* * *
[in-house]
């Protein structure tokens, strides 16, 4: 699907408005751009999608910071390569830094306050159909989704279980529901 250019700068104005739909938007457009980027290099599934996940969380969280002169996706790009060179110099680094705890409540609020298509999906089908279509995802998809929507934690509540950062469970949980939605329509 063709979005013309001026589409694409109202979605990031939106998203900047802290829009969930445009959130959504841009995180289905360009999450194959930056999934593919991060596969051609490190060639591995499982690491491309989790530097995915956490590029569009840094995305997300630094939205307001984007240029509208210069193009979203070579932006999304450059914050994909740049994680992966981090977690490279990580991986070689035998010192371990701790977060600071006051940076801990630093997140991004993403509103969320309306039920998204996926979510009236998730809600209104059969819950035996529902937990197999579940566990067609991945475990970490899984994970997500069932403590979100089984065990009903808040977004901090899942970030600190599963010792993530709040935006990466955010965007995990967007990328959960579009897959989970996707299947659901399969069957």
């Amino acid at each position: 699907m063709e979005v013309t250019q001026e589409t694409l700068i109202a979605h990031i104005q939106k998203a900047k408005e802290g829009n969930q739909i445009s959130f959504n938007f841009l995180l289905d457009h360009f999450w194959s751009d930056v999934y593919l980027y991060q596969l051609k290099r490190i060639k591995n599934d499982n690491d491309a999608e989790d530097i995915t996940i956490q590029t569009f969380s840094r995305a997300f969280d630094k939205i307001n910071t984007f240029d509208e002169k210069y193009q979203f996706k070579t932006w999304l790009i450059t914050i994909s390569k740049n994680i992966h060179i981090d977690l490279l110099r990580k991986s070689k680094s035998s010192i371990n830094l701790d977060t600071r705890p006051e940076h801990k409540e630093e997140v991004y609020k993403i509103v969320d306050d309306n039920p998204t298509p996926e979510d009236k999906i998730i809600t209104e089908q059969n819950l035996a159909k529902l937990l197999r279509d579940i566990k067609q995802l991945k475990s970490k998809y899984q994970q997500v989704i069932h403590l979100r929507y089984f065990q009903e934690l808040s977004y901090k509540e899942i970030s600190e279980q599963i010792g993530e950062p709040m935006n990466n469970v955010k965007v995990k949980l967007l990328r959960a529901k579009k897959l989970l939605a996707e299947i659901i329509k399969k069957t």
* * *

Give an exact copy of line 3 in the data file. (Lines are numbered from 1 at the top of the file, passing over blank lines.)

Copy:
């Amino acid at each position: 699907m063709e979005v013309t250019q001026e589409t694409l700068i109202a979605h990031i104005q939106k998203a900047k408005e802290g829009n969930q739909i445009s959130f959504n938007f841009l995180l289905d457009h360009f999450w194959s751009d930056v999934y593919l980027y991060q596969l051609k290099r490190i060639k591995n599934d499982n690491d491309a999608e989790d530097i995915t996940i956490q590029t569009f969380s840094r995305a997300f969280d630094k939205i307001n910071t984007f240029d509208e002169k210069y193009q979203f996706k070579t932006w999304l790009i450059t914050i994909s390569k740049n994680i992966h060179i981090d977690l490279l110099r990580k991986s070689k680094s035998s010192i371990n830094l701790d977060t600071r705890p006051e940076h801990k409540e630093e997140v991004y609020k993403i509103v969320d306050d309306n039920p998204t298509p996926e979510d009236k999906i998730i809600t209104e089908q059969n819950l035996a159909k529902l937990l197999r279509d579940i566990k067609q995802l991945k475990s970490k998809y899984q994970q997500v989704i069932h403590l979100r929507y089984f065990q009903e934690l808040s977004y901090k509540e899942i970030s600190e279980q599963i010792g993530e950062p709040m935006n990466n469970v955010k965007v995990k949980l967007l990328r959960a529901k579009k897959l989970l939605a996707e299947i659901i329509k399969k069957t």